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A New Operating System for the Organization

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Gordon Vala-Webb will be speaking at the KMWorld conference in Washington DC. His three sessions are listed here. Click here to register.

I left home in 1976 to go to university thousands of miles away from my parents. We communicated using aerograms (single sheets of blue, thin, paper folded up to become their own envelopes). Unbeknownst to me, the ability to send a point-to-point communications between computers – like the aerograms I was using to stay communicate with my family – had just been invented a few years earlier.

I had my first summer job the year before when I worked at an amusement park. (My small claim to infamy is that I accidently derailed – on my first time out as the driver - the last car of the small train that circled the park.) From my perspective as an employee, the park was run like a benevolent dictatorship with my colleagues and I being told precisely when, what and how to do our work (although, I would argue, not precisely enough regarding how to drive the train). We all worked with a sense of being under constant (although unseen) panopticon-like observation and threat by the managers.

A couple of years later, having graduating from school, my first real job was with a small organization where I was “Director” of an adult education program. I managed my work using a black notebook to keep track of what I was to do and what I thought (hoped?) others (that I was depending on) were doing. Later on (and several careers later), once email was ubiquitous, I simply combined retained emails with my trusty notebook.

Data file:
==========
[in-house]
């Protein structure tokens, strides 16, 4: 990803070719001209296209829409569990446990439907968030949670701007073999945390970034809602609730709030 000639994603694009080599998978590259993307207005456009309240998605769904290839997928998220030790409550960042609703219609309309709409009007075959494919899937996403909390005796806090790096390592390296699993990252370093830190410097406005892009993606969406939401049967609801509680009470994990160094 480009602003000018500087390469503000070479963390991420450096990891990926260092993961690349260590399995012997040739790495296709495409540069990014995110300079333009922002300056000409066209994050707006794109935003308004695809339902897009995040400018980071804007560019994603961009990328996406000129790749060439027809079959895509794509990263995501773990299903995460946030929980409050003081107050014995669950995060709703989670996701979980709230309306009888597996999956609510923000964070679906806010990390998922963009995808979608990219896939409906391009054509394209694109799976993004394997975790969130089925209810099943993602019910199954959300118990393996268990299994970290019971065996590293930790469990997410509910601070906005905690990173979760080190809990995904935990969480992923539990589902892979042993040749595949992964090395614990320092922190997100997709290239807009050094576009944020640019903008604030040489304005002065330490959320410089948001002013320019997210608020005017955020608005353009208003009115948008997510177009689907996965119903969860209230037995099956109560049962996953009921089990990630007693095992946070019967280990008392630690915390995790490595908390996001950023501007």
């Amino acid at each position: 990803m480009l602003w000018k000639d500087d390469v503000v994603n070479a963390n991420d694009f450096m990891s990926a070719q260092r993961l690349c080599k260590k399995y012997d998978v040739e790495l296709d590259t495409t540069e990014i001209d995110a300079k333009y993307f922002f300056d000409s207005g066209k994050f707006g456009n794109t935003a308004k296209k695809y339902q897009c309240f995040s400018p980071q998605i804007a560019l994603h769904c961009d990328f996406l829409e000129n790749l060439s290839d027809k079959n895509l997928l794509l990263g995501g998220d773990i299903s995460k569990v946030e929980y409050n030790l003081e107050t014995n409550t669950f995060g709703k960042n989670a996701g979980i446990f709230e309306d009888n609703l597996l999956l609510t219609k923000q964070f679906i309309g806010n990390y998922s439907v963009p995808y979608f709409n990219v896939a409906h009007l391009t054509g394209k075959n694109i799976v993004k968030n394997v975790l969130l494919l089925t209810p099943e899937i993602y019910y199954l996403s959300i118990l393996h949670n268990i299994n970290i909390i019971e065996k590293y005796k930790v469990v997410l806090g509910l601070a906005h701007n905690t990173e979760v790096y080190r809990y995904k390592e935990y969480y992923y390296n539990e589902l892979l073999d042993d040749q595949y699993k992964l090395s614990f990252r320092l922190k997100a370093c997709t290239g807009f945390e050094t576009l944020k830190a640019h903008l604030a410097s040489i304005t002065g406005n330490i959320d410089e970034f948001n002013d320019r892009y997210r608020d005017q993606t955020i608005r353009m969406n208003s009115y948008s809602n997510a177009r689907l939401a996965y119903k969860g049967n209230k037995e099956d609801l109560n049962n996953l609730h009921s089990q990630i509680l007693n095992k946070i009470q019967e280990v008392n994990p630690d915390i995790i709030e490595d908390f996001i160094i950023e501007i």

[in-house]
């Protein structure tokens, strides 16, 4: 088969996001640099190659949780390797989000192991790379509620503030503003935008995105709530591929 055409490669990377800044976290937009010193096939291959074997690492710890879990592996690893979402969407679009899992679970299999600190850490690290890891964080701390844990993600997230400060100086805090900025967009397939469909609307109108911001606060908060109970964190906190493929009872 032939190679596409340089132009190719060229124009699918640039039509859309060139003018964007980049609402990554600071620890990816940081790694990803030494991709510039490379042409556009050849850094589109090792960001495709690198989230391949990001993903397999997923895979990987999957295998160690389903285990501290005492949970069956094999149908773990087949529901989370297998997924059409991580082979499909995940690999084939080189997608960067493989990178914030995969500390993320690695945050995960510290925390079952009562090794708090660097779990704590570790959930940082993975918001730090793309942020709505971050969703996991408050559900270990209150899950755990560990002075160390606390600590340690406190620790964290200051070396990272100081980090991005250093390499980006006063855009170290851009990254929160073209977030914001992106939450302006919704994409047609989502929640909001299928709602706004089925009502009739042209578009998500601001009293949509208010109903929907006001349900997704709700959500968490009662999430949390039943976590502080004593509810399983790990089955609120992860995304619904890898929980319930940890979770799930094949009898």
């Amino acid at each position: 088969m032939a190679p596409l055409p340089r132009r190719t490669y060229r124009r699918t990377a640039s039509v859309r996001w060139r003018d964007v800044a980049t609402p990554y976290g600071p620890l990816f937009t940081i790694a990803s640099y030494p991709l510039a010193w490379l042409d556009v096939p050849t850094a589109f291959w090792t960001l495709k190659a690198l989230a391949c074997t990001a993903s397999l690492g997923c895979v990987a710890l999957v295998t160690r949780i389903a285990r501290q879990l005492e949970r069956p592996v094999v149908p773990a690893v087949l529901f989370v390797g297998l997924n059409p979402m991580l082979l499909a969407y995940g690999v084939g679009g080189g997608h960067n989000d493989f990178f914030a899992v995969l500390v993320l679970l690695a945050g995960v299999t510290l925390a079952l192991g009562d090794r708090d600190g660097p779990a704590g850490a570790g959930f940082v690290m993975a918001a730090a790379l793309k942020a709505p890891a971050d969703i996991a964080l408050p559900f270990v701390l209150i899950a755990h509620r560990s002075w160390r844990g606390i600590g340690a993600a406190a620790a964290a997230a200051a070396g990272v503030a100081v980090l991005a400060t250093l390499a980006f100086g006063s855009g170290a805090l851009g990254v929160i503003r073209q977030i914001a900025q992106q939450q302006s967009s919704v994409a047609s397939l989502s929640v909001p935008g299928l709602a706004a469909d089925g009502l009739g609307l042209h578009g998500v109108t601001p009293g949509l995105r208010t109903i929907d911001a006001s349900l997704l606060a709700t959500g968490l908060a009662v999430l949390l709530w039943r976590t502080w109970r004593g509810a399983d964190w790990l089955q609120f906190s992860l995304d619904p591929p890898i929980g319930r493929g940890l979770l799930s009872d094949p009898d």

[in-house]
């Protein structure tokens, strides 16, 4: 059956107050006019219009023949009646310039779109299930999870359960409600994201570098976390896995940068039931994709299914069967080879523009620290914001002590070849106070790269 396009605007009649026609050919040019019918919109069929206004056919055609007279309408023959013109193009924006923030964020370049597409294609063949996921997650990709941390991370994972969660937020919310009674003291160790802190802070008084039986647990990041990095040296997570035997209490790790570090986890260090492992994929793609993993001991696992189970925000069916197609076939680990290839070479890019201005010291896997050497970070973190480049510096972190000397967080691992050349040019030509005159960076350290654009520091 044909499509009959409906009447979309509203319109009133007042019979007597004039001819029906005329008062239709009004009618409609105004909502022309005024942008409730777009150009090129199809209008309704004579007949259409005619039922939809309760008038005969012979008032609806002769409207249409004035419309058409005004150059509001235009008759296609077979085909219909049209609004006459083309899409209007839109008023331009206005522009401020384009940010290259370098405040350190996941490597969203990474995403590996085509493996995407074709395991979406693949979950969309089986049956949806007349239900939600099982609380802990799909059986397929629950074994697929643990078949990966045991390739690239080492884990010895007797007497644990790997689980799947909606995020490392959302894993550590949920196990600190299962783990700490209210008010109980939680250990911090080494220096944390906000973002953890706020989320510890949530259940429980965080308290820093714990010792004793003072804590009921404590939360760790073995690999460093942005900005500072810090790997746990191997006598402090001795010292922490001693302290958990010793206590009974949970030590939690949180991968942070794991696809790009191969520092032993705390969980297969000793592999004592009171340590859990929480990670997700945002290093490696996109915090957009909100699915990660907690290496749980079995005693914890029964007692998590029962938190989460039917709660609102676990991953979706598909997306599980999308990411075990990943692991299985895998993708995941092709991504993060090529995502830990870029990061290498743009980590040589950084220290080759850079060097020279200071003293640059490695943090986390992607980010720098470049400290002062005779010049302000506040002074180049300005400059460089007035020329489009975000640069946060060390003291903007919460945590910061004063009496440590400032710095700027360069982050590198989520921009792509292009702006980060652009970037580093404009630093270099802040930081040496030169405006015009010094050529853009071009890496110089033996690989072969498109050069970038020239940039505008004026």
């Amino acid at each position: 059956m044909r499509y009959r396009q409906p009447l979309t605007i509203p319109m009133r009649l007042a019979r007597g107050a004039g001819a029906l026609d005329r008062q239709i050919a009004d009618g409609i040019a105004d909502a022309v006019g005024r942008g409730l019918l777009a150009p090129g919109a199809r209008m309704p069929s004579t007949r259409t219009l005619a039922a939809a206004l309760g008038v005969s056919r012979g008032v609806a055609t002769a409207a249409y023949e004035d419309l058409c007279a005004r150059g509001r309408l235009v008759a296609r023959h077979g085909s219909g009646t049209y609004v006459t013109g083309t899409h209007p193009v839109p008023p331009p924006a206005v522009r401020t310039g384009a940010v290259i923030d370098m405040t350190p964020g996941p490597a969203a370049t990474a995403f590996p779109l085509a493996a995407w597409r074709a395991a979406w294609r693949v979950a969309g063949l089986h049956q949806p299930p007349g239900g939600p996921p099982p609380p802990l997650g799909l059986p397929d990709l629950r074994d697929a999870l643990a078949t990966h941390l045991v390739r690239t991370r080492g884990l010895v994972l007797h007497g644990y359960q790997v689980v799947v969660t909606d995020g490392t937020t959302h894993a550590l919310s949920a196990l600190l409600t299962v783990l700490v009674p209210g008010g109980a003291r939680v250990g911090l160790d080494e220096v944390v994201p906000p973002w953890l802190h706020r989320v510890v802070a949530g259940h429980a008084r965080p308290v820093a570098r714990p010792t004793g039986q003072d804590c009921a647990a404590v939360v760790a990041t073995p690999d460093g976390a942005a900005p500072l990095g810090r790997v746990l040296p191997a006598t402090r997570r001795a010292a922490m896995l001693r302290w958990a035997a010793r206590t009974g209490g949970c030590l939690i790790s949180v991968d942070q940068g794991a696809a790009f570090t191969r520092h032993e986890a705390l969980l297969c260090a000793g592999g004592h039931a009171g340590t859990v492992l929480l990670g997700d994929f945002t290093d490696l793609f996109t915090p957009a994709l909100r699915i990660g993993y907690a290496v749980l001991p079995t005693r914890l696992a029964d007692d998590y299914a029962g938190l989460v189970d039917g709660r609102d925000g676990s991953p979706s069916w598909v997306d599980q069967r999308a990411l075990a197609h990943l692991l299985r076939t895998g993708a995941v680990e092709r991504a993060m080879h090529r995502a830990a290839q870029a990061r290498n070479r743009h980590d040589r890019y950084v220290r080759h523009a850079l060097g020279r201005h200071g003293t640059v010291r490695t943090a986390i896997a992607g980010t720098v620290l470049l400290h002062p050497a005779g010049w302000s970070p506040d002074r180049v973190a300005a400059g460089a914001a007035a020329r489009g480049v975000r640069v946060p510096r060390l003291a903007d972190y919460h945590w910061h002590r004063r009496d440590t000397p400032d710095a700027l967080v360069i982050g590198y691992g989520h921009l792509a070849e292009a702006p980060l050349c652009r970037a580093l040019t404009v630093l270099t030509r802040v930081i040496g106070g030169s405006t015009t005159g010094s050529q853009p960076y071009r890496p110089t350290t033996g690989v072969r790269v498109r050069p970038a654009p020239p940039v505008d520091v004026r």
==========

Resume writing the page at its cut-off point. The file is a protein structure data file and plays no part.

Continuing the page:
AerogramThe world has significantly changed since the 70’s and 80’s and is now a much more volatile, uncertain, complex and ambiguous (VUCA). As a consequence our organizations need to be much better than they ever were at what Jack Welch called the ultimate competitive advantage: “An organization’s ability to learn and translate that learning into action rapidly.” The core of this ability  – which is its ability to innovate - is this bedrock trinity: (1) communication across the organization; (2) the mindset that connects people to the purpose of the organization and the “way” we do things here; and (3) the co-ordination of the activities in support of the organization’s thinking and the doing.

Unfortunately, the way we do this within our organizations remains the same as what we used in the the 70’s and 80’s. So, despite the fact that the world around our organizations is changing at an accelerating rate, our fundamentally organizational capabilities are rooted in an outmoded organizational “operating system” made up of old components:



Point-to-point, few-to-few, push


Early 70's

Management mindset

Benevolent dictatorship; bureaucratic (rule-based); focus on efficiency, limits, and fault-finding; standardization of best practices; consistency, complacency, conformity

Scientific management

Late 19th century

Work organization

Ad hoc, idiosyncratic, task management with formal project management for big projects

Personal to-dos